Sheronick connects with musical traditions from India, Africa, Australia, and the Americas, acting as a bridge between them, or “silk thread.” Interestingly, this is the translation of his family name, “Sheronick” from Arabic, as well as the title of one of his acclaimed albums. Sheronick acts as a bridge between musical traditions and styles with a large arsenal of world percussion instruments, which he moves between with fluency and fluidity. “What separates Sheronick from most other percussionists is that he can capture the feel of the music in a way that exudes authenticity” says colleague Eric Phinney of the Ethos percussion group. “There are players who are technically brilliant as Yousif is, but don’t have the swing – the push and pull of the language that is really hard to capture and even harder to quantify.”


When Sheronick was 13, he knew he wanted to be a professional drummer (although he did briefly consider the idea of becoming an accountant). A bit surprising for a kid from Iowa who grew up playing drum set with a neighborhood guitar player in a rock band as well as participating in precision drum corps sessions in Iowa and Illinois – a two-hour motorcycle ride away – years before his music conservatory training at the University Of Iowa would lead him to Yale for a master’s degree. Although neither of his parents were musicians, his sister played piano and sang and his brother Jim was the accordion state champion, a popular instrument in a community filled with German and Czech immigrants. During his Iowa upbringing, assimilation was more important than learning Arabic. But perhaps the incongruity of growing up in the Midwest while feasting on his mother’s Lebanese cooking was part of the early cultural roots that led to his richly layered global mix.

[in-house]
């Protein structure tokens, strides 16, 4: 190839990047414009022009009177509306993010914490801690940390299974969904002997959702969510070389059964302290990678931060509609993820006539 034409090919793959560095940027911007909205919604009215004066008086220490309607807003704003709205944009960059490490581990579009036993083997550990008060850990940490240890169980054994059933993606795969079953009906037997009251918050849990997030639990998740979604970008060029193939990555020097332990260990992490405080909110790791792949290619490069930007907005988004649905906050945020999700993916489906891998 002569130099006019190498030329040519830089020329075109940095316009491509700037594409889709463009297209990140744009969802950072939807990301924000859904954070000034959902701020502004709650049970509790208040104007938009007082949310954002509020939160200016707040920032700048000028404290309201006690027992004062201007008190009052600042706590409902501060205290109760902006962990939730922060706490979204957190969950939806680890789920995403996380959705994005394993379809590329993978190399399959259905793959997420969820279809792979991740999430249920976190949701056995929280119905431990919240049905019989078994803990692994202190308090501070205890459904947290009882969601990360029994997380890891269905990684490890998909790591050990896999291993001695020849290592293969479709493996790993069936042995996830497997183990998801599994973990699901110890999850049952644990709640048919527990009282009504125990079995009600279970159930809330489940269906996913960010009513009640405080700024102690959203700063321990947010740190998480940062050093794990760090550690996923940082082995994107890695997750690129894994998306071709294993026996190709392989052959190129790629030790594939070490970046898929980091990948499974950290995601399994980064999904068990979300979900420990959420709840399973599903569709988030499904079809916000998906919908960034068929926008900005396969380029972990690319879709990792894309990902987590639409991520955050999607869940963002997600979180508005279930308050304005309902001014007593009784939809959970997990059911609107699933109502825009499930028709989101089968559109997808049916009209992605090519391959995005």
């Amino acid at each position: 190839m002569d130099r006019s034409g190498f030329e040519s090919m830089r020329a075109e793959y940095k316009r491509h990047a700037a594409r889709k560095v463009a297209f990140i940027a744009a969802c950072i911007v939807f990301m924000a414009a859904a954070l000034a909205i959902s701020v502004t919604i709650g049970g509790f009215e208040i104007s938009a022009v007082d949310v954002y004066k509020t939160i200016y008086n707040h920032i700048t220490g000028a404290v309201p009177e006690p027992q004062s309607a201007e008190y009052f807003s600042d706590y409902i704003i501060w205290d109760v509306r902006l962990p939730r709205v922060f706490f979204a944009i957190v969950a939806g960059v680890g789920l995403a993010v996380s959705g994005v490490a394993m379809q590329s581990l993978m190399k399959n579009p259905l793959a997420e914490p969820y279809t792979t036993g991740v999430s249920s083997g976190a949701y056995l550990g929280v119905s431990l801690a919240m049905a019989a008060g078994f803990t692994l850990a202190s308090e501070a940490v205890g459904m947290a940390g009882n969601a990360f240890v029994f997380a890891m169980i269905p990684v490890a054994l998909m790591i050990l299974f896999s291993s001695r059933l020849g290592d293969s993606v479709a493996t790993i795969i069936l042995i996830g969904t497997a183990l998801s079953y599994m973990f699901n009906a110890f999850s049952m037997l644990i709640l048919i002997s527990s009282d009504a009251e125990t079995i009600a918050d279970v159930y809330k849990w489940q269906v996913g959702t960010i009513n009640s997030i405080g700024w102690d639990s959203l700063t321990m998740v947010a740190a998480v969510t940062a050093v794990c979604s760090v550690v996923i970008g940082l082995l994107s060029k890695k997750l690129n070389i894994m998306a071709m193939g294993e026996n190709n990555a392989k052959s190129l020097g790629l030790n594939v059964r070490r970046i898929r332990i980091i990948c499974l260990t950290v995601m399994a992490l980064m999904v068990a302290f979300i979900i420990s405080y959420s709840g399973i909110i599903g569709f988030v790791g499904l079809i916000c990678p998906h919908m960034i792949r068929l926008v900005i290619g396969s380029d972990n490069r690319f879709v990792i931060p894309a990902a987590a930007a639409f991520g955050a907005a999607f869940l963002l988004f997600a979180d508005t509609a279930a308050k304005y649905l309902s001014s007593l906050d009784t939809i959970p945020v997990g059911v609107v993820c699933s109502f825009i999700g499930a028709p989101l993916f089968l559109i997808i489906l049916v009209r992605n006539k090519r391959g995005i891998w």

Versatility is key to the freelance life of Yousif Sheronick, both today and when he was choosing a mentor. At Yale – where he studied with Gordon Gottlieb, a percussionist who has worked with everyone from the New York Philharmonic to Pete Seeger, Steely Dan, Aretha Franklin, and Michael Jackson –versatility was easily accessible. With Gordon, he did master classes on different things: pandeiro, berimbau, timpani, essentially moving between classical/contemporary percussion and world drumming.

“I’ve spent my entire career jumping bridges and genres, and have always encouraged my students to take those leaps as well,” says Gordon Gottlieb. “In Yousif, I saw the ideal candidate for being a musical chameleon. His musicianship, natural instincts, and curiosity were clicking at such high levels that it was clear to me that he could/should embrace music based in groove and pulse, and it was only a bonus that he could be diving in on music of his heritage. I couldn’t be prouder of him.”